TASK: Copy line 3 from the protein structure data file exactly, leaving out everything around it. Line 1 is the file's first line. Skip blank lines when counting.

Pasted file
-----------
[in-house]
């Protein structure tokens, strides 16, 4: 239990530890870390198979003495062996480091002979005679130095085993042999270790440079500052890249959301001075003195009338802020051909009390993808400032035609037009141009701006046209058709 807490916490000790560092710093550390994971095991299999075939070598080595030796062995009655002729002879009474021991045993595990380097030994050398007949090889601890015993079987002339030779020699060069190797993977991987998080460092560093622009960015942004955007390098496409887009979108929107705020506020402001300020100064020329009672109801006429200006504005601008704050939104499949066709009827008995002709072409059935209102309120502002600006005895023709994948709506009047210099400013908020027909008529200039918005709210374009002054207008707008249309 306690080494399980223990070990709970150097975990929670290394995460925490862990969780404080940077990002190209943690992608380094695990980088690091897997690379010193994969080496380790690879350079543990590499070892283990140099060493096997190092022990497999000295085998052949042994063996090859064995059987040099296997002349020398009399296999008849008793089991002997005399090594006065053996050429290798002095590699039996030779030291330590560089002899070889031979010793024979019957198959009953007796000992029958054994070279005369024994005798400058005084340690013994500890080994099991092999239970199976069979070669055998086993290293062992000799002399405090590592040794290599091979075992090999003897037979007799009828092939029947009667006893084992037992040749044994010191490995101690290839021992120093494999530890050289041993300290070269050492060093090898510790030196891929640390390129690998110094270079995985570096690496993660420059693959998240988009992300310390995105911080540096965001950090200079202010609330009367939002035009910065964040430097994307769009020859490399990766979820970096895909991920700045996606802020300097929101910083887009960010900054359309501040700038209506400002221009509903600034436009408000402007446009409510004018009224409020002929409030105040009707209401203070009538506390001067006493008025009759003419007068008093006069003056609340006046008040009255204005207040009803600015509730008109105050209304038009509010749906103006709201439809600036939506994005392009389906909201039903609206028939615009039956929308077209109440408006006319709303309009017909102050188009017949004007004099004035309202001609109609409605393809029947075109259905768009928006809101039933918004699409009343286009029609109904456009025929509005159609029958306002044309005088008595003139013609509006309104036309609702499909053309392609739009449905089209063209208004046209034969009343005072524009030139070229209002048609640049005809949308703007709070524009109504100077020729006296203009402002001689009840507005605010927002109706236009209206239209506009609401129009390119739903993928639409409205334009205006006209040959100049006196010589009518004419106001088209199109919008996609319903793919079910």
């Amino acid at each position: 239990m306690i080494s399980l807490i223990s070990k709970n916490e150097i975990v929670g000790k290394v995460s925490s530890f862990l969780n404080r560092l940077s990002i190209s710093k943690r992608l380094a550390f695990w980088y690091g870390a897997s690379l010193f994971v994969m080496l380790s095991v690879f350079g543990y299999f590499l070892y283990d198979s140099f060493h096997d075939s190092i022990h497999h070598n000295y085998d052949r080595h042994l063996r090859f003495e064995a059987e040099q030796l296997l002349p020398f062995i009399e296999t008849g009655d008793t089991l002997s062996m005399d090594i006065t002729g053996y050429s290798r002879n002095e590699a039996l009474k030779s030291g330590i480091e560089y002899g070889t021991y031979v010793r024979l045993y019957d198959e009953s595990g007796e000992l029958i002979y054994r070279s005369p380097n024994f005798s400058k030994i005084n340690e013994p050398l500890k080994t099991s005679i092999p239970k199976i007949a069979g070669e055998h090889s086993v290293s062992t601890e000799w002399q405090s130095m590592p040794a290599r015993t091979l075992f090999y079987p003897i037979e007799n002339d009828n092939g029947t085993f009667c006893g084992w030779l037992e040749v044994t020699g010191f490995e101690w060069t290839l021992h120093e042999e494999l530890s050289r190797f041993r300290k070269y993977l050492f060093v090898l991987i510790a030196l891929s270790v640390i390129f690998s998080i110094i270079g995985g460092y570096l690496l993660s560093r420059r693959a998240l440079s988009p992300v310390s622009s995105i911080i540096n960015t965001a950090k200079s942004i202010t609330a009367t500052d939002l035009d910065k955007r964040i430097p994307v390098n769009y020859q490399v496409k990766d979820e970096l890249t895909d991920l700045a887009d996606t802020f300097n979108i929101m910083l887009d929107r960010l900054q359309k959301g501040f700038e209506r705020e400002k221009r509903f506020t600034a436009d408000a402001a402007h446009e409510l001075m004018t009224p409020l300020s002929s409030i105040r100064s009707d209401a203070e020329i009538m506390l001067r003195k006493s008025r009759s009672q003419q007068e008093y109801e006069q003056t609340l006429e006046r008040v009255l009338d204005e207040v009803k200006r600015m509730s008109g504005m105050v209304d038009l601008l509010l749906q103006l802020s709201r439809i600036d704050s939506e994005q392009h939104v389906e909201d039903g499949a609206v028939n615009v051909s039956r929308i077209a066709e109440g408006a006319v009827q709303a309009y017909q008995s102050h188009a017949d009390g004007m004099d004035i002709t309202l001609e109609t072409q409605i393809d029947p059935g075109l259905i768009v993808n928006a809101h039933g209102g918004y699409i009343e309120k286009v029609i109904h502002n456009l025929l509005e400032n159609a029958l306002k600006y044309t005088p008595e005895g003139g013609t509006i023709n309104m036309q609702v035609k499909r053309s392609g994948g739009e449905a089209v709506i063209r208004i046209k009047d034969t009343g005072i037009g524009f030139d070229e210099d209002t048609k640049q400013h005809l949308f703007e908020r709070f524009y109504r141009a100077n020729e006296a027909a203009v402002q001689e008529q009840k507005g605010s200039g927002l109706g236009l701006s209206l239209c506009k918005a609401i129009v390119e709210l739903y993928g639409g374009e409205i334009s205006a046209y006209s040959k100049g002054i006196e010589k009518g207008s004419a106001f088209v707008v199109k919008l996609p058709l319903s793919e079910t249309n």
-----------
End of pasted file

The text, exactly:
């Amino acid at each position: 239990m306690i080494s399980l807490i223990s070990k709970n916490e150097i975990v929670g000790k290394v995460s925490s530890f862990l969780n404080r560092l940077s990002i190209s710093k943690r992608l380094a550390f695990w980088y690091g870390a897997s690379l010193f994971v994969m080496l380790s095991v690879f350079g543990y299999f590499l070892y283990d198979s140099f060493h096997d075939s190092i022990h497999h070598n000295y085998d052949r080595h042994l063996r090859f003495e064995a059987e040099q030796l296997l002349p020398f062995i009399e296999t008849g009655d008793t089991l002997s062996m005399d090594i006065t002729g053996y050429s290798r002879n002095e590699a039996l009474k030779s030291g330590i480091e560089y002899g070889t021991y031979v010793r024979l045993y019957d198959e009953s595990g007796e000992l029958i002979y054994r070279s005369p380097n024994f005798s400058k030994i005084n340690e013994p050398l500890k080994t099991s005679i092999p239970k199976i007949a069979g070669e055998h090889s086993v290293s062992t601890e000799w002399q405090s130095m590592p040794a290599r015993t091979l075992f090999y079987p003897i037979e007799n002339d009828n092939g029947t085993f009667c006893g084992w030779l037992e040749v044994t020699g010191f490995e101690w060069t290839l021992h120093e042999e494999l530890s050289r190797f041993r300290k070269y993977l050492f060093v090898l991987i510790a030196l891929s270790v640390i390129f690998s998080i110094i270079g995985g460092y570096l690496l993660s560093r420059r693959a998240l440079s988009p992300v310390s622009s995105i911080i540096n960015t965001a950090k200079s942004i202010t609330a009367t500052d939002l035009d910065k955007r964040i430097p994307v390098n769009y020859q490399v496409k990766d979820e970096l890249t895909d991920l700045a887009d996606t802020f300097n979108i929101m910083l887009d929107r960010l900054q359309k959301g501040f700038e209506r705020e400002k221009r509903f506020t600034a436009d408000a402001a402007h446009e409510l001075m004018t009224p409020l300020s002929s409030i105040r100064s009707d209401a203070e020329i009538m506390l001067r003195k006493s008025r009759s009672q003419q007068e008093y109801e006069q003056t609340l006429e006046r008040v009255l009338d204005e207040v009803k200006r600015m509730s008109g504005m105050v209304d038009l601008l509010l749906q103006l802020s709201r439809i600036d704050s939506e994005q392009h939104v389906e909201d039903g499949a609206v028939n615009v051909s039956r929308i077209a066709e109440g408006a006319v009827q709303a309009y017909q008995s102050h188009a017949d009390g004007m004099d004035i002709t309202l001609e109609t072409q409605i393809d029947p059935g075109l259905i768009v993808n928006a809101h039933g209102g918004y699409i009343e309120k286009v029609i109904h502002n456009l025929l509005e400032n159609a029958l306002k600006y044309t005088p008595e005895g003139g013609t509006i023709n309104m036309q609702v035609k499909r053309s392609g994948g739009e449905a089209v709506i063209r208004i046209k009047d034969t009343g005072i037009g524009f030139d070229e210099d209002t048609k640049q400013h005809l949308f703007e908020r709070f524009y109504r141009a100077n020729e006296a027909a203009v402002q001689e008529q009840k507005g605010s200039g927002l109706g236009l701006s209206l239209c506009k918005a609401i129009v390119e709210l739903y993928g639409g374009e409205i334009s205006a046209y006209s040959k100049g002054i006196e010589k009518g207008s004419a106001f088209v707008v199109k919008l996609p058709l319903s793919e079910t249309n």